Helms never apologized for his crusade against civil rights. In fact, his crusade never stopped. Helms fought until nearly the end of his time in the Senate to resist the appointment of a black judge to U.S. Court of Appeals for the Fourth Circuit.
The same can be said of Helms' right-hand man and Farr’s mentor, Thomas Ellis. In 2001, Ellis was interviewed by The New York Times following the news that Helms was retiring from the senate. Asked about his time at the Pioneer Fund, Ellis was unmoved:
He has been pilloried for serving in the 1970s as a director of the Pioneer Fund, which financed research on the relationship between race and intelligence. He said it remained an open question in his mind whether one race was genetically superior. ''I have no idea,'' he said, seated beneath a portrait of Robert E. Lee. ''I've never tested it, don't know whether it's a valid argument or not. Because there is such a huge cry about the thing, you can't have a legitimate, intelligent argument about it.''
Six years later, in 2007, Farr spoke at a private event at the North Carolina Museum of Art “in honor of Tom Ellis.” The occasion was Ellis receiving the Freedom Leadership Award from Farr’s alma mater Hillsdale College, a deeply conservative college located in Michigan which long ago decided to forgo federal funding to avoid compliance with civil rights laws. A short reflection from the late Christian Right leader Howard Phillips is all that exists as a record of the event and notes that Farr and the Hillsdale College president delivered remarks. In his Senate questionnaire, Farr said he did not have a copy of his speech to share with the committee.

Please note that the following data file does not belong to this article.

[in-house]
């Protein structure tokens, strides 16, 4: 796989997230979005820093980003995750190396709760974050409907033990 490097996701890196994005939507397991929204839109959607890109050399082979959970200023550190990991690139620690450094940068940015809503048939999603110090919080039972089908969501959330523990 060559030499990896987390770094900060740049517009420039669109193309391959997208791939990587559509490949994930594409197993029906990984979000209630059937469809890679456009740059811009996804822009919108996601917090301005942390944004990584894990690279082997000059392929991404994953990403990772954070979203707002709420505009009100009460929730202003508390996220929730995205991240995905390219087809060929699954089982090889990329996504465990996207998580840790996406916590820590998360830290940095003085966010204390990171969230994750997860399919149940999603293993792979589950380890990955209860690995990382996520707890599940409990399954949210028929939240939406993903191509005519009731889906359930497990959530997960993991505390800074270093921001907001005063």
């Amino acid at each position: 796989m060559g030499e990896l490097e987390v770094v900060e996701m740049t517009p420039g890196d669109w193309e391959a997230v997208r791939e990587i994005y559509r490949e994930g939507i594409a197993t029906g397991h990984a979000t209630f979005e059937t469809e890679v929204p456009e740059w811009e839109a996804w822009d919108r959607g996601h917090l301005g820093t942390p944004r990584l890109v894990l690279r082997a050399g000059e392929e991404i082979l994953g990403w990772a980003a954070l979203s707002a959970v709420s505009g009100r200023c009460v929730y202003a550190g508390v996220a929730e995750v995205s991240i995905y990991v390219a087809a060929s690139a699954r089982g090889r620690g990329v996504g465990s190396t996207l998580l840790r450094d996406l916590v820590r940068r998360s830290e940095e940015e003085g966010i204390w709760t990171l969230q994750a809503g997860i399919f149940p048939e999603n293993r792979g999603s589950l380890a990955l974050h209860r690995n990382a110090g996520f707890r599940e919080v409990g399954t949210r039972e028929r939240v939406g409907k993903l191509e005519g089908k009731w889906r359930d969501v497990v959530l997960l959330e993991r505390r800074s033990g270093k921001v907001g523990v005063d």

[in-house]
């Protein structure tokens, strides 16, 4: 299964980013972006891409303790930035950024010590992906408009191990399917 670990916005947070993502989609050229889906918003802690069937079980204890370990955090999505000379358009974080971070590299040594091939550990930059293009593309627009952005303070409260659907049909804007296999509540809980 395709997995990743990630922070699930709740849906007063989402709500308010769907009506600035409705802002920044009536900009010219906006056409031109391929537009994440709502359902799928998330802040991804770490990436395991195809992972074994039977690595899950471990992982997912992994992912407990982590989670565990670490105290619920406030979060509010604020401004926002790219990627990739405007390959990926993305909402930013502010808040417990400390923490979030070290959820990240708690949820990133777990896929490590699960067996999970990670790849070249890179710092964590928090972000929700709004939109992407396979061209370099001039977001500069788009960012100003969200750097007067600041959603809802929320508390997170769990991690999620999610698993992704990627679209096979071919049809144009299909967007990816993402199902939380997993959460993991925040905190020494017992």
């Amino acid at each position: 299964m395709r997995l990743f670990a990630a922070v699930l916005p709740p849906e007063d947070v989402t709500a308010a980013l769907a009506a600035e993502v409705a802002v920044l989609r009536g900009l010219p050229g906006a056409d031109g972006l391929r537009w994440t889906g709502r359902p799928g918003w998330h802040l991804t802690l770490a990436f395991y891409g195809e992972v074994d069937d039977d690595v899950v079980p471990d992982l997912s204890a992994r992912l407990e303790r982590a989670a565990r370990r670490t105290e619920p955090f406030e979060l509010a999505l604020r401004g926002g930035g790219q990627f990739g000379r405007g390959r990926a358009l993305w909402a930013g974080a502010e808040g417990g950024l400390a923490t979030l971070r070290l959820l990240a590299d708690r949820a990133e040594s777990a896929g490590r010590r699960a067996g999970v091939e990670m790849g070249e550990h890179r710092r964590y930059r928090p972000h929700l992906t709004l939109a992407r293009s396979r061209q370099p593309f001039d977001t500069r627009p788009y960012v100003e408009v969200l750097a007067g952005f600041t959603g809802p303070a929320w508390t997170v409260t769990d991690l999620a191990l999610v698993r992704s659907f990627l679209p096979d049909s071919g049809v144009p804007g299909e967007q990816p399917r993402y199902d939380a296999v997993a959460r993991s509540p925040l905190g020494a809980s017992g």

For more than 30 years Farr worked side-by-side with Ellis in an escalating war against voting and labor rights that predominantly targeted black North Carolinians. Together they fought on behalf of Helms, and perfected the potent political appeal to white racial grievance. Their North Carolina network included people like the Pioneer Fund’s Weyher and Parrott, men who provided funding and guidance to their efforts for decades. It served them well. And for Ellis and Helms, neither paid a price.
Indeed, with the election of President Trump, the Ellis and Helms approach to politics returned and with it came a resurgent white nationalist movement. Ideas long relegated to the fringe, especially those kept alive by groups and individuals supported by the Pioneer Fund, found massive new audiences on social media platforms like Twitter and YouTube.
The legacy of the Pioneer Fund, however, is not best measured by the number of white supremacists who marched in Charlottesville this past August. Rather, it should be measured by the legal and policy approaches that, like the “monster” voter suppression law in North Carolina, target black voters “with almost surgical precision.”
Farr was groomed as part of a project long in the making. In a low irony, if Farr is confirmed to the bench, it will extend the record to 143 years that the Eastern District of North Carolina has been without a black judge.